Matt Wieters throws out a runner, gets two hits in Bowie debut

Wieters, the Orioles' All-Star catcher, singled twice in four at-bats, and threw out a potential base-stealer in Bowie's 4-2 win over the Erie SeaWolves before an announced 1,871 fans at Bowie's Prince George's Stadium.

Far from the deserted back fields of Florida's Grapefruit League complexes where he's played all spring, Orioles catcher Matt Wieters inched closer to a return from last June's elbow surgery Tuesday.

The All-Star catcher singled twice in four at-bats, and threw out a potential base-stealer in Bowie's 4-2 win over the Erie SeaWolves before an announced 1,871 fans at Bowie's Prince George's Stadium.


Wieters is scheduled to catch every other day for various affiliates before he's eligible to return from the disabled list on June 4, but said his first meaningful game behind the plate since last May 4 went well.

"I feel good right now," Wieters said after the game. "I feel we did a lot of work down in Florida, and caught a lot of games down there. My body actually feels good — it's nice to get out there under the lights and get a little bit of a heartbeat going and play some games with a little bit more meaning."

It's been plenty long since he had that feeling. Wieters was third in the American League with a .342 batting average last May 1, but caught his last game on May 4 and saw a few games as designated hitter before Dr. James Andrews examined his elbow and declared a trip to the DL necessary.

He was prescribed a few weeks rest, but when the soreness didn't subside on his return to baseball activities, Wieters underwent Tommy John surgery.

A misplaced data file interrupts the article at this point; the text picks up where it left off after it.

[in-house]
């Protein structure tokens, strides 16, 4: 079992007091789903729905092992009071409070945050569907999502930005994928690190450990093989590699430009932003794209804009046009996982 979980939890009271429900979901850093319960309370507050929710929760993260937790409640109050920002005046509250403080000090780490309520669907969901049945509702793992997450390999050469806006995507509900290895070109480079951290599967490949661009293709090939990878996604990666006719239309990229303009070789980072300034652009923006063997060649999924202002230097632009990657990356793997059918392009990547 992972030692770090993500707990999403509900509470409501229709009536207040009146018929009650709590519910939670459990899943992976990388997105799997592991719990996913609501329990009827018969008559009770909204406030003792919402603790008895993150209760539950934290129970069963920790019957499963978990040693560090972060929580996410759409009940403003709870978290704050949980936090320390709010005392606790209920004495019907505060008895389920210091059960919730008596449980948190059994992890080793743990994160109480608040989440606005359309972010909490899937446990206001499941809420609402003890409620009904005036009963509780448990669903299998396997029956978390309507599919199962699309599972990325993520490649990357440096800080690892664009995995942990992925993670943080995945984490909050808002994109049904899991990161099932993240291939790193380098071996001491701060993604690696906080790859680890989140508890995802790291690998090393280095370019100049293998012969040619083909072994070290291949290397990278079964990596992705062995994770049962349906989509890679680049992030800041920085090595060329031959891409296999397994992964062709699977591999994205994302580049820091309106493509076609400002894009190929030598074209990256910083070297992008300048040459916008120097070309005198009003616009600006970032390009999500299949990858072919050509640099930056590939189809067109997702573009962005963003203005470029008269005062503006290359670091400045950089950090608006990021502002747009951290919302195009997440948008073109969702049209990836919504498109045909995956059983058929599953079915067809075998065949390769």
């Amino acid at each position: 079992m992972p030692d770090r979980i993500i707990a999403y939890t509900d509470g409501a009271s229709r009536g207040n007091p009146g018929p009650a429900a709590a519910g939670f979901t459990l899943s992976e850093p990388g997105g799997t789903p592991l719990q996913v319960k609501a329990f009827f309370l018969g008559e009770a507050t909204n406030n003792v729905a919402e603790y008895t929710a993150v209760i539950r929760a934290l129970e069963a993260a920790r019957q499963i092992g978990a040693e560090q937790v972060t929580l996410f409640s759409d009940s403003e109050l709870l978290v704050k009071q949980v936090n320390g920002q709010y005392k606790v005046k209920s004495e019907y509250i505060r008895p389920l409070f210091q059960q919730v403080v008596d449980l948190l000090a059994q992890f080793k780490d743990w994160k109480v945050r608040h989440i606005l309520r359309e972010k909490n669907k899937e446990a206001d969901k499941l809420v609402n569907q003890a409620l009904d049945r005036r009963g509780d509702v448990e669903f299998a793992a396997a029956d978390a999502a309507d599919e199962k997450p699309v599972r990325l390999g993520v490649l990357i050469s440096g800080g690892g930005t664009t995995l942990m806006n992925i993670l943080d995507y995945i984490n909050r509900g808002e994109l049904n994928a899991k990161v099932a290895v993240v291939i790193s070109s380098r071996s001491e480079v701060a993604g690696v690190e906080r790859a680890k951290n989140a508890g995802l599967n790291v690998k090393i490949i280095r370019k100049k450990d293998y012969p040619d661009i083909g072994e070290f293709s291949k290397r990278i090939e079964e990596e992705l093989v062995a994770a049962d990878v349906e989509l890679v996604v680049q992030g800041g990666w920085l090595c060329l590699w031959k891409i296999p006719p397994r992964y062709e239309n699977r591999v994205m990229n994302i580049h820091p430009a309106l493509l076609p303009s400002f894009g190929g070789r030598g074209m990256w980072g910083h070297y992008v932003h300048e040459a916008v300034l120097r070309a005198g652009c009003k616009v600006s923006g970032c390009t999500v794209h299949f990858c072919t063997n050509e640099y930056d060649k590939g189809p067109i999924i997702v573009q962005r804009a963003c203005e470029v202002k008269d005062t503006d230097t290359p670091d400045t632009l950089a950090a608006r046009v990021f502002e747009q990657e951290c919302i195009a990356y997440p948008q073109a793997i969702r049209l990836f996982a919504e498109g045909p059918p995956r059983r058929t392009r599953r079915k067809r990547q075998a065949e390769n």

He began throwing in November, and ramped up his throwing program through the team's minicamp in January and into spring training, with a target return date of Opening Day.

But Wieters caught just one game — on March 17 — before the team shut him down with elbow tendinitis. The aggressive Opening Day timetable no longer an option, Wieters remained in Sarasota when the team broke camp, getting at-bats and catching sporadically in extended spring training games.

Wieters estimated after the game that he had caught 15-20 games in Florida, so Tuesday was more refining and adjusting to a faster game. The SeaWolves didn't test his surgically repaired arm until the eighth inning, when Erie second baseman Curt Powell tried to swipe second base and Wieters cut him down to end the inning.

"It came out good, and I felt like I had a quick release on it and it got there in enough time," Wieters said. "I was happy to be able to make a decent throw on a steal, but I've made some throws down in Florida. I felt confident going into it and I was able to have the ball come out good tonight."

In the ninth, Wieters threw behind shortstop Harold Castro at second base, but the throw was bobbled at the bag.

In four trips to the plate, Wieters singled twice — both on hard ground balls that Powell got a glove on but couldn't gather to make a play. In his other at-bats, he popped out to center field and was retired by Powell.

Wieters said his arm has taken to an every-other-day catching schedule in Florida, and that will continue Thursday and Saturday in Bowie. He will take batting practice with the Orioles at Camden Yards Wednesday, and every other non-rehab game day during his stint with the Baysox. Wieters could serve as Bowie's designated hitter Friday if he doesn't see the ball well Thursday, he said.

Once Bowie goes on the road after Sunday's game, he could play at Frederick on Monday and Norfolk next Wednesday to stay on schedule before he's eligible to return June 4. Once back with the Orioles, he would likely split time behind the plate with Caleb Joseph, who has been the team's everyday catcher through the first two months of the season.

"I think five, six games will be good to get me ready to go for the year with all the games I've played down in Florida," Wieters said.

"Right now, that day off in between is big for me," he said. "I felt like I could catch in between if needed, but I think Caleb's doing such a great job that we can bring it along slowly and make sure we get that rest day in between, which has been good for it so far."